The magazine will be in the shops on Thursday and I understand it's being stocked at Tesco, WHSmith and Morrisons amongst others and can be ordered through local newsagents.

So to celebrate my first 'in print' pattern being in print I thought I'd do a competition with this being the prize:

This is a skein of Fyberspates Sparkle Lace in greens and purples (75% Merino, 25% Silk, 5% Metallic and 875 yards) in shades of green and purple

To win this lovely skein all you need to do is comment on this post suggesting a literary or historical character that could inspire a pattern and give me a few words that you associate with that character before November 1st (12pm BST which is GMT+1). I will pick the one that I think I can turn into a pattern and the person who suggested it will win the skein (and if I actually do sort out the pattern I'll send you a copy). I will post worldwide and feel free to enter as many times as you like

I've been talking about...

...all these things

Wordle: Unwinding Slowly
 Isn't Wordle clever? If you click on the image it will take you to Wordle to see a larger version

Saturday, 15 October 2011

Autumn draws in...

I've noticed of late that I've been mainly knitting in autumnal colours - lovely rusty coloured tweeds and copper cashmere blends. There's a skein of dark brown merino dk looking at me from the 'planned projects' box and some stunning Crannog in the same colours as Lime trees as the leaves turn with the changing season just arrived.

I've never really noticed this seasonality in my knitting before. I'll quite happily knit mittens in July and floaty lacy shawls in January with a varied palette through the year but this year Autumn seems to have had quite an impact.Maybe it's the very wet and grey few weeks that we've had in Manchester that makes me want to have the wonderful Autumn colours on my needles even I can't see them on the trees through the drizzle.

Today though the sun is shining and it's one of those crisp, cold Autumn days that are perfect for walking up hills and ending up in a pub although sadly other duties call instead.

Some knitty Autumn colours for you...

On the top there is a new design in progress and one that I'm so far very pleased with. I saw a woman in the post office in a beautiful machine knit lace cardigan so when I got home I started trying to swatch it out. One thing led to another and I started to design a new pair of fingerless gloves. So far this has involved me learning how to do a no seam picot edge as show in SillyLittleLady's blog tutorial here and unventing a no lean central double decrease (I'm sure it exists properly but I worked it out without referencing anything). I don't have a name for this yet so if you have any thoughts...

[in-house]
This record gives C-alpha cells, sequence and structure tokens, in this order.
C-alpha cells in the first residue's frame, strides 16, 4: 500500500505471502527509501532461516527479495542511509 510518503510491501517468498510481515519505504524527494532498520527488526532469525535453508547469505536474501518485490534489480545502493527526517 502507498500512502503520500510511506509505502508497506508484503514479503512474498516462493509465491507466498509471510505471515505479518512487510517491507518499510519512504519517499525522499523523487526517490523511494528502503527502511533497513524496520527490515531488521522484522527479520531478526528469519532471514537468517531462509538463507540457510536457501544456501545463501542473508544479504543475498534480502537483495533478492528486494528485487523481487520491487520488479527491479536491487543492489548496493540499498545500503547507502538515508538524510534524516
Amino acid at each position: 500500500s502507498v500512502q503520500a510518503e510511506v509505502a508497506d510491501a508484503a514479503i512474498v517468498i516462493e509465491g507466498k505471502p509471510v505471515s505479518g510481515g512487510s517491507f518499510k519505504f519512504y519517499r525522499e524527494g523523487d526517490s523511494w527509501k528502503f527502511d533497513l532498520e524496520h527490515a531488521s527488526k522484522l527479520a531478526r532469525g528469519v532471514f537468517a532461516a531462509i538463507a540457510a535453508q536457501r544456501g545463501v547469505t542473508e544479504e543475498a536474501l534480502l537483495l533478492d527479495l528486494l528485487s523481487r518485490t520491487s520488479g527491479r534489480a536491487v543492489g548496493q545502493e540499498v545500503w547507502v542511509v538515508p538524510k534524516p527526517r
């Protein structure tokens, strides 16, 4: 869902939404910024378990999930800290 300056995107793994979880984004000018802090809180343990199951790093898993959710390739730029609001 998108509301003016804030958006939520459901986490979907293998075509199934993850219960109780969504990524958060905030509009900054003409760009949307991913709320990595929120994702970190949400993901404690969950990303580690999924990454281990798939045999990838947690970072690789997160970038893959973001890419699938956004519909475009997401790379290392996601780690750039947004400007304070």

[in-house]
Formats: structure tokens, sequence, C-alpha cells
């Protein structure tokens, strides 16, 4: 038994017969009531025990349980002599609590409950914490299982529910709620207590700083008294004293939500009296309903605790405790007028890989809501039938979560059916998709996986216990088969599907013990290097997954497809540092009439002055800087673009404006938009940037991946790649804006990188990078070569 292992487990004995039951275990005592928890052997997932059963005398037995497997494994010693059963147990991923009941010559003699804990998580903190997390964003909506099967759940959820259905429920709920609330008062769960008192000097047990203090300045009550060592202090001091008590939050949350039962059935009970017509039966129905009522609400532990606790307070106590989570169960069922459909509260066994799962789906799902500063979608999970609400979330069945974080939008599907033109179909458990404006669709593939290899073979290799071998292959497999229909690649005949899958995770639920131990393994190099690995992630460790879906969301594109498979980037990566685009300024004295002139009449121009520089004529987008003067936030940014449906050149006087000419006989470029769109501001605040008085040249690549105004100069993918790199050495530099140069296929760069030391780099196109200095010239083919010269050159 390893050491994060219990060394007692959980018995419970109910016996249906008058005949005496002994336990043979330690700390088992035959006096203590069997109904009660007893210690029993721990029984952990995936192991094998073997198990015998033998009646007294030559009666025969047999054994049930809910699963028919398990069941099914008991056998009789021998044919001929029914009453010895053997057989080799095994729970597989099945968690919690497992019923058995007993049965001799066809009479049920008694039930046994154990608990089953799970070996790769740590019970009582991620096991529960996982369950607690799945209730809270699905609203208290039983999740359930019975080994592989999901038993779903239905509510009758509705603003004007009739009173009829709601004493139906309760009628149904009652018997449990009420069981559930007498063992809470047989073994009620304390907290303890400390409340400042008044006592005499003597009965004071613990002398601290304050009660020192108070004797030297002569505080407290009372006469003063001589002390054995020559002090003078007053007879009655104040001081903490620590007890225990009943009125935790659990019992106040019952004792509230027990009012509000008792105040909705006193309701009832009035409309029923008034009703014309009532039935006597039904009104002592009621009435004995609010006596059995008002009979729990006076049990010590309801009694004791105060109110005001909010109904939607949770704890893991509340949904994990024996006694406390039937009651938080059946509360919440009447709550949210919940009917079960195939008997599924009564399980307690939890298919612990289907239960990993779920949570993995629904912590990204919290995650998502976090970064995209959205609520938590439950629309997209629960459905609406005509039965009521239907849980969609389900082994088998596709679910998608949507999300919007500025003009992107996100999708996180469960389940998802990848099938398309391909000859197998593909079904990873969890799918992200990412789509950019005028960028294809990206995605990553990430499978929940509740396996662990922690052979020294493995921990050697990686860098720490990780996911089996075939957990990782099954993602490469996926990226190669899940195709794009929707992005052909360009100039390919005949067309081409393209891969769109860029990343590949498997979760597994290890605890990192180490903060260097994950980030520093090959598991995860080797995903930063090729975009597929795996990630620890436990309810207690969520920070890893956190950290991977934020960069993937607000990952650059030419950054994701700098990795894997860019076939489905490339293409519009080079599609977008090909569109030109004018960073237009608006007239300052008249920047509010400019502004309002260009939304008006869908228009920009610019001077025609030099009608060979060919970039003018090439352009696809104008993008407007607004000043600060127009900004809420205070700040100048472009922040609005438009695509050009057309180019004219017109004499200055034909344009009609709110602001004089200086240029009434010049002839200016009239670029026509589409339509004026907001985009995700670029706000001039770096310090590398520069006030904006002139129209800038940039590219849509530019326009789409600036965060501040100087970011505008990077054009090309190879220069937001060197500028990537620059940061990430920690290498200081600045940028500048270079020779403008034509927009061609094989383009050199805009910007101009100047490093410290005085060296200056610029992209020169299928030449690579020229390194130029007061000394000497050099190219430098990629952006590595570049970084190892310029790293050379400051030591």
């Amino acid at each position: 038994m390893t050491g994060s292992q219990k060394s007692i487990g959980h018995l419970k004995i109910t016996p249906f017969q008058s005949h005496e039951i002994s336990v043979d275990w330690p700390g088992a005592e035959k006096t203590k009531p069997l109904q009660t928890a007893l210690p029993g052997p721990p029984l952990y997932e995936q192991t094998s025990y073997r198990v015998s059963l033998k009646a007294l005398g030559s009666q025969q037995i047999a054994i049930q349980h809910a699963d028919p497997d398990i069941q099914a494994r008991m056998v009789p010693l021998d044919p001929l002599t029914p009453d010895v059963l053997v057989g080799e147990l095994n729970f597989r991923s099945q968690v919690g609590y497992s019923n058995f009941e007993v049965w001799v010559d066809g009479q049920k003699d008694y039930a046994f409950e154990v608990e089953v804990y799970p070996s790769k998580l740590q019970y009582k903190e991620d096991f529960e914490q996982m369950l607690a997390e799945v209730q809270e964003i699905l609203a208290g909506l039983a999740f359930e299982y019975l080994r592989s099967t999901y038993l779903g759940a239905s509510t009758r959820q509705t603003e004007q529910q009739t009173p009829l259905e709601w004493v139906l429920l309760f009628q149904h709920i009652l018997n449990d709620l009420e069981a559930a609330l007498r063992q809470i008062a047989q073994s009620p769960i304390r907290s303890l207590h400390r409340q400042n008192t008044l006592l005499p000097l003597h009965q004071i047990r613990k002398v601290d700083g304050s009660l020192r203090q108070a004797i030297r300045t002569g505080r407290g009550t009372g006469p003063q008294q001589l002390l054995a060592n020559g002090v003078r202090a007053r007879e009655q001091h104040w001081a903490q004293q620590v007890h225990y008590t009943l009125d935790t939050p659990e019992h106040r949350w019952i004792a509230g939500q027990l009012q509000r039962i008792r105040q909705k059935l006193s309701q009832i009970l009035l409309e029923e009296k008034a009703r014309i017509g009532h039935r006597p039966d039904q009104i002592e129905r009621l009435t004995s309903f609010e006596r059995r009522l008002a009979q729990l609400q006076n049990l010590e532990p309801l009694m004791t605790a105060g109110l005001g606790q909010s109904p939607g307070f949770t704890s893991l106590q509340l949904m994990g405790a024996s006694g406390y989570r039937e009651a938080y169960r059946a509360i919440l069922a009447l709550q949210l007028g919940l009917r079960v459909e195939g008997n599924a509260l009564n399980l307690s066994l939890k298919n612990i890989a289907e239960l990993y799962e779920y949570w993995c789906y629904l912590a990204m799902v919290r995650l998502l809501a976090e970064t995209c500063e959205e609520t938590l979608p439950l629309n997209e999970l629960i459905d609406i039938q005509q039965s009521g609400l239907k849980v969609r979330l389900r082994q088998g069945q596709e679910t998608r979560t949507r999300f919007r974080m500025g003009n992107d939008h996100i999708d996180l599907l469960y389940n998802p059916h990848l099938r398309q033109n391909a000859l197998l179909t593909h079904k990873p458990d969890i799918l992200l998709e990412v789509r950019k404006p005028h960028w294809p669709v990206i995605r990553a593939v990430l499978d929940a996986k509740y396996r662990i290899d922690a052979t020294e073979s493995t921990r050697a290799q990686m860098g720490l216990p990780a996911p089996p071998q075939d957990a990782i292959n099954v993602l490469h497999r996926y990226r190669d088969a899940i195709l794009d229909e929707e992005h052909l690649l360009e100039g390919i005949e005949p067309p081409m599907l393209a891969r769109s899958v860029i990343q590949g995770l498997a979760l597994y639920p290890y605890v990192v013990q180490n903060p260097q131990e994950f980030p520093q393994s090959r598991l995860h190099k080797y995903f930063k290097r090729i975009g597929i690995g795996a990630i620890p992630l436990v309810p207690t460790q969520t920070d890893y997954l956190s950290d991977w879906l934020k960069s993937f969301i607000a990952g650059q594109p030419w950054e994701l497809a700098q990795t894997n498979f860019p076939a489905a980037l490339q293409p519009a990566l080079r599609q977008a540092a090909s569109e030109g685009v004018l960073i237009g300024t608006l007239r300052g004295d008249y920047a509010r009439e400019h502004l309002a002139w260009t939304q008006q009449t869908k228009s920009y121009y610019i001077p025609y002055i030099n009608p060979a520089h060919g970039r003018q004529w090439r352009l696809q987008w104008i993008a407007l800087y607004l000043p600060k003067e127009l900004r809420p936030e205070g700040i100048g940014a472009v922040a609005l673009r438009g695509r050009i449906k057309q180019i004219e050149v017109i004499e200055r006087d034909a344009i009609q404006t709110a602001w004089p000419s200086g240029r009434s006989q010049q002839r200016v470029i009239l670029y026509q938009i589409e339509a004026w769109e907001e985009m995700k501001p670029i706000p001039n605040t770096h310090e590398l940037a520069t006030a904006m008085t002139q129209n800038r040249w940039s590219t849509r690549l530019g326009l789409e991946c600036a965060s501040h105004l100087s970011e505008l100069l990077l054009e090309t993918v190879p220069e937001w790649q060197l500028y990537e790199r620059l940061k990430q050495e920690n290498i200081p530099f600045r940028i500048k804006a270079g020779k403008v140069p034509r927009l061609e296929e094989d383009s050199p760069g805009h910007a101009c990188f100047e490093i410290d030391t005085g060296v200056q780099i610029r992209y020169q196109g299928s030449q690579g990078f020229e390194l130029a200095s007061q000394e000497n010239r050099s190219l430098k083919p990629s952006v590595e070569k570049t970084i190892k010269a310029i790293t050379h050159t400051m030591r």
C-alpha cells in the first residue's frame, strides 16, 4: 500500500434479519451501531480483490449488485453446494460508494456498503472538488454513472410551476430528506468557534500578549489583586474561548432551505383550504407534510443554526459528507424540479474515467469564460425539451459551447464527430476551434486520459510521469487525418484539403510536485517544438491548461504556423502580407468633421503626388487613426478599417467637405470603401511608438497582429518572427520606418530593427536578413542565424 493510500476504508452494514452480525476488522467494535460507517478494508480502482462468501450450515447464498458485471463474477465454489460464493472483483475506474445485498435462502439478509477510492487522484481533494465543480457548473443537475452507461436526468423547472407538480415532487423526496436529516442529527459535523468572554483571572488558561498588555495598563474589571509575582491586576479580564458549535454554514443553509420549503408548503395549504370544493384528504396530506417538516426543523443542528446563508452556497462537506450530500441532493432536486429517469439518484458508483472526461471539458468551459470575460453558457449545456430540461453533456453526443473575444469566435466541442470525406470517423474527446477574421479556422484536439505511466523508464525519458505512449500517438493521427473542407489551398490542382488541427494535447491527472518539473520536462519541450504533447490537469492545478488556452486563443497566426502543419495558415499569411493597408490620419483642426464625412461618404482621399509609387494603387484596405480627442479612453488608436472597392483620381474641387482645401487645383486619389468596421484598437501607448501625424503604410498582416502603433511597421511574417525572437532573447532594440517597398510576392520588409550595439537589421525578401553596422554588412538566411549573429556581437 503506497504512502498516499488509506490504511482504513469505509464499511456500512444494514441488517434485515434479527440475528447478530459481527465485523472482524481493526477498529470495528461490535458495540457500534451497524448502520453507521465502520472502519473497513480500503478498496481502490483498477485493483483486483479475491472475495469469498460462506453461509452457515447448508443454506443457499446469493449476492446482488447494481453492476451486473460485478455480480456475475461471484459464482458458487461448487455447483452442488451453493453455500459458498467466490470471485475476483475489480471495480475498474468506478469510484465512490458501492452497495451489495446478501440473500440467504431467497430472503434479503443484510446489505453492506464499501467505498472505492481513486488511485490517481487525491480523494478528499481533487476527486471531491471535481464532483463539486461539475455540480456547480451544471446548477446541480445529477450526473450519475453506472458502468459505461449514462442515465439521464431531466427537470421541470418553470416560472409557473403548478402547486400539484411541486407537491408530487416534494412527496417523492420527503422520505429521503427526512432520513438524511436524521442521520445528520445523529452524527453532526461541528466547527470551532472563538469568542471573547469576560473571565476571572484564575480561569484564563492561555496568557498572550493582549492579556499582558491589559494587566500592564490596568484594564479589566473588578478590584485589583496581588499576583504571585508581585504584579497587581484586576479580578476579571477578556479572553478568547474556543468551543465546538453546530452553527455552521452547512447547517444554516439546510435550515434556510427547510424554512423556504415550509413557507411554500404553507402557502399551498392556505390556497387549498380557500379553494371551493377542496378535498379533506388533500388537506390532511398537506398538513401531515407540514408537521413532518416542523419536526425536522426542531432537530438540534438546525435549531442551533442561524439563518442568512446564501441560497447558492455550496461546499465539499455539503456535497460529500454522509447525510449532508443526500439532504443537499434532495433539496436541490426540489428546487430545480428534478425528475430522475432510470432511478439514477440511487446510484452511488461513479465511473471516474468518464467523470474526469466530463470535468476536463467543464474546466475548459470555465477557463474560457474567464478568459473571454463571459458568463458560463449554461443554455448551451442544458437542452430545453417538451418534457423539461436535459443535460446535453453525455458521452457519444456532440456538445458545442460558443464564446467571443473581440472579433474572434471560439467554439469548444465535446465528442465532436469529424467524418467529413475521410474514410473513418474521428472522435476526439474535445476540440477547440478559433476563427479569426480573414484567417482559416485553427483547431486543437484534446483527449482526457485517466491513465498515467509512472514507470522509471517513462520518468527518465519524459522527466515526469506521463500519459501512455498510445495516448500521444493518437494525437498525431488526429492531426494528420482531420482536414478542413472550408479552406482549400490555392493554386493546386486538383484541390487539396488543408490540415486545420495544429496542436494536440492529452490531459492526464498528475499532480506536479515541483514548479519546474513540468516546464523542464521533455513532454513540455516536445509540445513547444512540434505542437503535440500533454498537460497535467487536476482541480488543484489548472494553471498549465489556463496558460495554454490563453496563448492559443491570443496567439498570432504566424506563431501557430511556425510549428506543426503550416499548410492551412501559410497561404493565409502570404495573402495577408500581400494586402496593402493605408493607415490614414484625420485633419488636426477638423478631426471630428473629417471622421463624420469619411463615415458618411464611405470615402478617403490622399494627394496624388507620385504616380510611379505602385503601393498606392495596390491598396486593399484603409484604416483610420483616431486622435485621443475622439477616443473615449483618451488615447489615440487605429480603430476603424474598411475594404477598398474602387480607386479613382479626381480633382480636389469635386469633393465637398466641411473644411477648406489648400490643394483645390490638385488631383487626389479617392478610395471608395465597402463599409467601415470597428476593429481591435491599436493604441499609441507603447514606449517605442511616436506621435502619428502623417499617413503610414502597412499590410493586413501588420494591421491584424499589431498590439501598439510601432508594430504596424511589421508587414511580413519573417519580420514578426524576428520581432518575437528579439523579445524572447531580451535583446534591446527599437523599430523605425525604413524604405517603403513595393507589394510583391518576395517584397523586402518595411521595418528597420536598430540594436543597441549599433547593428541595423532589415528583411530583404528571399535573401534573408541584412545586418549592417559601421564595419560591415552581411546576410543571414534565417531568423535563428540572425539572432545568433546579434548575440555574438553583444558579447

Thursday, 6 October 2011

Flapjack knitting

I posted a while back about mojo knitting - the sort of thing you do when you've lost your spark and need to regain it. This was another such project I recently completed.

These simple cabled fingerless gloves are made from less than 50g of Rowan Silky Tweed (colourway Flamenco). I don't always enjoy knitting with tweedy yarns as they can be a little rough until they're blocked but this was fine to work with.

I'm about to put the pattern out for testing so this should be released fairly soon. I can knit an entire glove in one RWC test match (England vs Scotland last Saturday for Glove 2) so it's a quick knit and might be good for Christmas gifts

Wednesday, 28 September 2011

Hexipuffs and Jitterbug

Here are my first few Hexipuffs for the Beekeepers Quilt by Tiny Owl Knits. My puffs are made with Colinette Jitterbug in 3.75mm needles and stuffed with polyester stuffing. This is a long term project (himself wants it to be 6' x 4'!) and will be quilt tied. I'm not doing the crochet bind off, just an ordinary three needle bind off and then threading the ends through the stuffed puffs. In the picture they are skewered on a 4 dpn - they don't actually stand on end!

I don't normally knit 'trending patterns' - I've not made a February Lady Sweater or a Clapotis. My BSJ, Fetchings and Monkey socks were done long after the trends seemed to be over - but the Beekeepers Quilt taps into a deep seated need to snuggle under sofa blankets and the days shorten and the temperatures drop. There's something comforting about snuggly blankets big enough for two

Saturday, 24 September 2011

Third shawl and first sister

My eldest sister turned 50 this year - and you'd never know it so I hope the youth genes run in the family - and so I started her entry in my sisterly shawls series. Except it's not a shawl. It could be a shawl, and when I write it up it will have a shawl option but at the moment it's a very long (82" x 8") shaped scarf. My other sisters named it so it's definitely a family affair.

Presenting Rosehip:

Knit in Posh Arabella (Cashmere/Merino) in Souffle, Rosehip has subtle cables and simple undulating lace resulting in a restrained piece of elegance. Perfect (I hope) for my classy eldest sister!

So, a very belated Happy Birthday to her (just over a month late) and this is going in the post.

Friday, 16 September 2011

Secrecy and Science

I'm struggling to blog at the moment as most of what I'm knitting is either samples for publication (yay!) or things that I'm hoping to submit for publication in the near future - hence the secrecy. I'm also really busy at work and in life generally which isn't helping!

That being said there are a few things I can talk about: